OK, first of all, this place is adorable.
Rise &Shine, befitting its up-and-at-’em name and nature, is filled with flowers, but they’re not on the tables. They actually are huge, umbrellalike blossoms, suspended from the ceiling on big green stems. Some rotate gently, some provide a few spots of light and some just hang there and add a whole bunch of whimsy.
But whoever did the design didn’t stop there. You know how a lot of strip-center spots — which this is — either try to ignore or embrace the exposed joists and ductwork of the ceiling? Rise &Shine camouflages that space with gathered black fabric tucked in among the joists to form a backdrop for those colorful posies. I don’t envy the person who has to dust it all, but I sure liked it.
But wait! There’s more: Around the windows are big frameworks embedded with large pieces of broken Mexican talavera pottery and tile. The gardening theme is carried through to the furniture and floors, which are sort of brownish, like the soil in a garden. And, again reflecting the name, the servers wear pajamas.
None of which would matter if the food didn’t measure up, but with this much attention to detail I had a feeling there were good things to come, and I was correct.
Rise &Shine subtitles itself “a steak and egg place,” so we’d obviously want to start there. There were a number of options (spice-rubbed rib-eye chilaquiles, chicken-fried steak, bacon-wrapped tenderloin) but we opted for the ultimate, as in The Ultimate Steak &Egg Breakfast ($13.25 for two eggs, which we chose, $13.95 for three). The 8-ounce rib-eye was thin, as we expected, but it was reasonably tender and flavorful, and a nice combination with the crispy-edged hash browns and the sunny-side-up eggs we specified. Rye toast was perfectly toasted, and we loved that the whipped butter was served on the side.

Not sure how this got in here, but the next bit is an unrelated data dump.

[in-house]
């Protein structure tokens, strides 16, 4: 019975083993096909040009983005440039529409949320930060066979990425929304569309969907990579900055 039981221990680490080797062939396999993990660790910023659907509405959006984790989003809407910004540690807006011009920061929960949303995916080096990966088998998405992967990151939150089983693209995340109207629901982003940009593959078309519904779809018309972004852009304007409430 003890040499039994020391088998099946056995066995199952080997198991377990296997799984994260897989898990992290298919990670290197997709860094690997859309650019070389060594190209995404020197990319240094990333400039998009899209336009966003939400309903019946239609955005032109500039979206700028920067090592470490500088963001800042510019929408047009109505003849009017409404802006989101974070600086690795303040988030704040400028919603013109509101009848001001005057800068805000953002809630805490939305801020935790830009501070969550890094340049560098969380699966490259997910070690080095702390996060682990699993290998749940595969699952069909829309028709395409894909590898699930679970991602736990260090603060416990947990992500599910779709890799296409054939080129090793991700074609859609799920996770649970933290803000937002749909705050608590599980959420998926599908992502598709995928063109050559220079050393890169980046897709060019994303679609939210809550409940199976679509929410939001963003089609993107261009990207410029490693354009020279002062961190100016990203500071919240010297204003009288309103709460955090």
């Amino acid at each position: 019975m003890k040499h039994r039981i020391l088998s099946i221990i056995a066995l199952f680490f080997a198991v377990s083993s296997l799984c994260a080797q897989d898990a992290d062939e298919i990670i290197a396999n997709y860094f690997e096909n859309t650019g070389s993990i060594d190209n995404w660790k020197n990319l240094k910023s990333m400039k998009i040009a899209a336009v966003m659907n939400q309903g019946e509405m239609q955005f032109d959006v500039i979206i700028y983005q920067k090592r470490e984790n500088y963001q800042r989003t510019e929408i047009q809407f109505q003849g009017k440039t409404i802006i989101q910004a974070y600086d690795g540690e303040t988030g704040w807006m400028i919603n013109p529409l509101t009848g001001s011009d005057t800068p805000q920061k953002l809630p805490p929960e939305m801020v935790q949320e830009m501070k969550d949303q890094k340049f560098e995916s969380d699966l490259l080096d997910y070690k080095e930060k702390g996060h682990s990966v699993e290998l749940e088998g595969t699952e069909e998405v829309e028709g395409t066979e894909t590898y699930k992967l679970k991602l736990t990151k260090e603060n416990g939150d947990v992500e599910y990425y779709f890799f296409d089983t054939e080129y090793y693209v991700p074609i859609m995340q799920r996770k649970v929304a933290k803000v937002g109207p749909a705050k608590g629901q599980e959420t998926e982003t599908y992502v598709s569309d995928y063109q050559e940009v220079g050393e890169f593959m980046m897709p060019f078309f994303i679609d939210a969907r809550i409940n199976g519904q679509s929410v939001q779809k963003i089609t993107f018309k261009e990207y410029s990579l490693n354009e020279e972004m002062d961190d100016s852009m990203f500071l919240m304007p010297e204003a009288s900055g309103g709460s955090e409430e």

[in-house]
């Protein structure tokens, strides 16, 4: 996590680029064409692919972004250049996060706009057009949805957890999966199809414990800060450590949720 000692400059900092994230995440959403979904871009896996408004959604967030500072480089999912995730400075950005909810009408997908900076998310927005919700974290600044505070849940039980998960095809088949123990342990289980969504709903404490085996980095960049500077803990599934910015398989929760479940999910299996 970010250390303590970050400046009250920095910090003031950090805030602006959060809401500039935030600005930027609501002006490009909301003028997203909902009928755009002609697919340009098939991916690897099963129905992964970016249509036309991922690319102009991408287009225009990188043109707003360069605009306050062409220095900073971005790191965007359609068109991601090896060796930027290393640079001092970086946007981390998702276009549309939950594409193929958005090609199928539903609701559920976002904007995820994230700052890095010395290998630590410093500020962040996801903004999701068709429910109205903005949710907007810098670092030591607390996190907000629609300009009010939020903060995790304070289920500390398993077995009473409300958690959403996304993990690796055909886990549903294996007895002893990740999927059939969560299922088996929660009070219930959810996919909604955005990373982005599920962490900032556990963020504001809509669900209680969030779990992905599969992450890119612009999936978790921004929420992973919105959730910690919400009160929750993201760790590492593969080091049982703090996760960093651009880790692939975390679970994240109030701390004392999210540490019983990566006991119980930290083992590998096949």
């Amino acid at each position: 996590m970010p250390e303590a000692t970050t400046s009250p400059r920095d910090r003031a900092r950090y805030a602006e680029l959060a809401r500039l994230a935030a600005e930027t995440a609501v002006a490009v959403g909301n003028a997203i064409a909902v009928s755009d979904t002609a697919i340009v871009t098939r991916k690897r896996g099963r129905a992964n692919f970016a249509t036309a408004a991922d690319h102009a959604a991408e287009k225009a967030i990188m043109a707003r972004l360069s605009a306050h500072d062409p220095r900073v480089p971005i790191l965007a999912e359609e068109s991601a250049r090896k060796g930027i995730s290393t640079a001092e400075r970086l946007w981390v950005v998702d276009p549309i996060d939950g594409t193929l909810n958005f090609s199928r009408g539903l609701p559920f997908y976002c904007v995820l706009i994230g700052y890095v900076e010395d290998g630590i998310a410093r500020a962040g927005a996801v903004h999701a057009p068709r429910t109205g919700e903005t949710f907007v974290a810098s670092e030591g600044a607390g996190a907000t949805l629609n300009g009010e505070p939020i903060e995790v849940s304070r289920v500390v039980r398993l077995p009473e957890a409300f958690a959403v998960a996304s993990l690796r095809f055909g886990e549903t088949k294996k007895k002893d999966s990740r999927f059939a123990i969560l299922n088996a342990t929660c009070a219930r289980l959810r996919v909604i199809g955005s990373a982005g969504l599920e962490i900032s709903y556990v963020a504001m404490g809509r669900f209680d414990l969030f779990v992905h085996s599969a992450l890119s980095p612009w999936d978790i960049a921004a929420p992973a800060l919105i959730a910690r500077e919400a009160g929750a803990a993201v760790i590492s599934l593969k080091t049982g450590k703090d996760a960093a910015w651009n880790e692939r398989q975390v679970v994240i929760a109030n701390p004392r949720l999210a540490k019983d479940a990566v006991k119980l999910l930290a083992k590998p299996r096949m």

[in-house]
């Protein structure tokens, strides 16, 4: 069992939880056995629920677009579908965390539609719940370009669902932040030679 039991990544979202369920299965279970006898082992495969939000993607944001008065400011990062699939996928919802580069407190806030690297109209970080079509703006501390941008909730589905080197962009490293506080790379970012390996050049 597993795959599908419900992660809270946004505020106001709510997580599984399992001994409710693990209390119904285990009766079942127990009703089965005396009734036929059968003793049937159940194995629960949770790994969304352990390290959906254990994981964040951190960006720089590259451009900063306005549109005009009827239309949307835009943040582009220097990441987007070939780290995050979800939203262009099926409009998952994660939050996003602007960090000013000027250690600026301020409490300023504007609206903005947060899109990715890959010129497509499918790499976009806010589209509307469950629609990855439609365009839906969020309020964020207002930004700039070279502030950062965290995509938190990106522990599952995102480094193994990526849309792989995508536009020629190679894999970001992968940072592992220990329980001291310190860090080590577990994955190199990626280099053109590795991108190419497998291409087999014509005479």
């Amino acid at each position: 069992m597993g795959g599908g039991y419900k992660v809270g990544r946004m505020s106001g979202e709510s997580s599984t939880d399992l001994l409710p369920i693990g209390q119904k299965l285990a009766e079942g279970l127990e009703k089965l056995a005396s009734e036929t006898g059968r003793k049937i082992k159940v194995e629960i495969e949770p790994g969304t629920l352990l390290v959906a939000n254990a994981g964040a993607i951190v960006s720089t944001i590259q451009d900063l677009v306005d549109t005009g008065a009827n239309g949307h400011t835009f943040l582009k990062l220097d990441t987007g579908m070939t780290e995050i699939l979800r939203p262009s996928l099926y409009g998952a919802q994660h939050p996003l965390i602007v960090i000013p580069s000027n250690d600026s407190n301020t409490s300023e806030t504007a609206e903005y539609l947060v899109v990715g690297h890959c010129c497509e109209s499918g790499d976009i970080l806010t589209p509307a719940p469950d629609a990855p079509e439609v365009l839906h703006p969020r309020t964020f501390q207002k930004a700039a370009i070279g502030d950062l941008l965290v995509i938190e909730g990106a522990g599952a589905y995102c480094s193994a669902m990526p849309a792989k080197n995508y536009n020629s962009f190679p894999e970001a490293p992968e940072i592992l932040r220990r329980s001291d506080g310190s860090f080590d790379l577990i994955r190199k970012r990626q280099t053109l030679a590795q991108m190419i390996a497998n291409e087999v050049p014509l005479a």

The menu promised “homemade” corned-beef hash ($10.95), and it was indeed unlike any I’ve ever had. Not that that’s a bad thing — it was really good — but the ample chunks of tender corned beef, cubes of potato and minced onion had a subtle hint of something I couldn’t immediately identify but that I eventually decided was thyme. The hash itself had been gently browned, and again the eggs — three come with this one — were perfectly done. And for the bread we opted for the pot of bread. This wasn’t an original idea but it was hot, yeasty and cinnamon-tinged and it further carried out the good-morning-sunshine theme.
French-press coffee ($4.25, and they also offer regular) isn’t something we encounter in many breakfast places but we encountered it here. Not only was it as fresh and flavorful as might have been expected, but it was accompanied by a little timer with three chambers; we picked the strength of our coffee by which timer we watched.
So, tons of attention to detail there, and it carried through to the service. A hostess greeted us the moment we entered and seated us promptly, and our server did an excellent job, dispelling two notions at once.
And they were? That Millennials are clueless slackers, and that you can’t do a professional job if you do, after all, wear your pajamas to work.
Las Vegas Review-Journal restaurant reviews are done anonymously at Review-Journal expense. E-mail Heidi Knapp Rinella at Hrinella@reviewjournal.com, or call 702-450-6946. Follow @HKRinella on Twitter.